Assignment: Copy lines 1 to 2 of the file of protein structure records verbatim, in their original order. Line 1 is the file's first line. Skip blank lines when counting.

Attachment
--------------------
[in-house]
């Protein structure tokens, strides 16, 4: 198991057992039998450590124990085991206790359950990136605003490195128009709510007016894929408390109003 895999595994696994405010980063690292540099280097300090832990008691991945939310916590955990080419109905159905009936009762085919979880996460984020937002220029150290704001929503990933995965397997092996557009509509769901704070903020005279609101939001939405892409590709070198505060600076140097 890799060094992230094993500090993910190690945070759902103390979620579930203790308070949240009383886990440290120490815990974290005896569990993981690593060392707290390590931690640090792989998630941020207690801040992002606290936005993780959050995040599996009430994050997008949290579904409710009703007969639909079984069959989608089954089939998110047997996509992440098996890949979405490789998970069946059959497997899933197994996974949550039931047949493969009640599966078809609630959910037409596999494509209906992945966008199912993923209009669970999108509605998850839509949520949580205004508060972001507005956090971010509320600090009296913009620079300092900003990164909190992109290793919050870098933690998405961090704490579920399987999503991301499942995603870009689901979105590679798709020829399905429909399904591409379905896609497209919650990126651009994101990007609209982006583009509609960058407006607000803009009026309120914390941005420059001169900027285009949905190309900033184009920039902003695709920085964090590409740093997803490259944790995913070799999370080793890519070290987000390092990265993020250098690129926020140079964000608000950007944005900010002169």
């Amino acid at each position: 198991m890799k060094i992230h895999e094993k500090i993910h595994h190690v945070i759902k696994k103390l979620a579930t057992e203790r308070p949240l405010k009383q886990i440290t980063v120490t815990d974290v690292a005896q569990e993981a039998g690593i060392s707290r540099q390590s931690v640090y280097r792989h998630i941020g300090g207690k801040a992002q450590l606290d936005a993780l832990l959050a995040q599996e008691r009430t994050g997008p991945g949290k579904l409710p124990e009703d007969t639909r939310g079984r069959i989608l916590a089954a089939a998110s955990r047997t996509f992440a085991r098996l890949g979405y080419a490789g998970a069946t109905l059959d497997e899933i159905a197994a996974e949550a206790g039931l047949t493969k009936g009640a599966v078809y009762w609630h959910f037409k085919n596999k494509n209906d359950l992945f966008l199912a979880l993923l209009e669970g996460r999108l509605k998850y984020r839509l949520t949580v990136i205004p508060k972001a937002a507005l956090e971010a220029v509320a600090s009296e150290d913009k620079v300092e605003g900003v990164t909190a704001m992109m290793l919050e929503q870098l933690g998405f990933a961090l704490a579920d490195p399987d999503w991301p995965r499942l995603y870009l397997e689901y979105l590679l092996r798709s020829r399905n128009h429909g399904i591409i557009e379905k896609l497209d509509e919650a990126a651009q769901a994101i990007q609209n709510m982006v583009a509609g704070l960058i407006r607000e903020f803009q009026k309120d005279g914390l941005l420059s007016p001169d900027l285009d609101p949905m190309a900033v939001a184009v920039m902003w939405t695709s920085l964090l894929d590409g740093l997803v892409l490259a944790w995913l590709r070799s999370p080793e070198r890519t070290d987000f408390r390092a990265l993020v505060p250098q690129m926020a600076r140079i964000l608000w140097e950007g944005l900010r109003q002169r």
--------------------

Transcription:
[in-house]
């Protein structure tokens, strides 16, 4: 198991057992039998450590124990085991206790359950990136605003490195128009709510007016894929408390109003 895999595994696994405010980063690292540099280097300090832990008691991945939310916590955990080419109905159905009936009762085919979880996460984020937002220029150290704001929503990933995965397997092996557009509509769901704070903020005279609101939001939405892409590709070198505060600076140097 890799060094992230094993500090993910190690945070759902103390979620579930203790308070949240009383886990440290120490815990974290005896569990993981690593060392707290390590931690640090792989998630941020207690801040992002606290936005993780959050995040599996009430994050997008949290579904409710009703007969639909079984069959989608089954089939998110047997996509992440098996890949979405490789998970069946059959497997899933197994996974949550039931047949493969009640599966078809609630959910037409596999494509209906992945966008199912993923209009669970999108509605998850839509949520949580205004508060972001507005956090971010509320600090009296913009620079300092900003990164909190992109290793919050870098933690998405961090704490579920399987999503991301499942995603870009689901979105590679798709020829399905429909399904591409379905896609497209919650990126651009994101990007609209982006583009509609960058407006607000803009009026309120914390941005420059001169900027285009949905190309900033184009920039902003695709920085964090590409740093997803490259944790995913070799999370080793890519070290987000390092990265993020250098690129926020140079964000608000950007944005900010002169």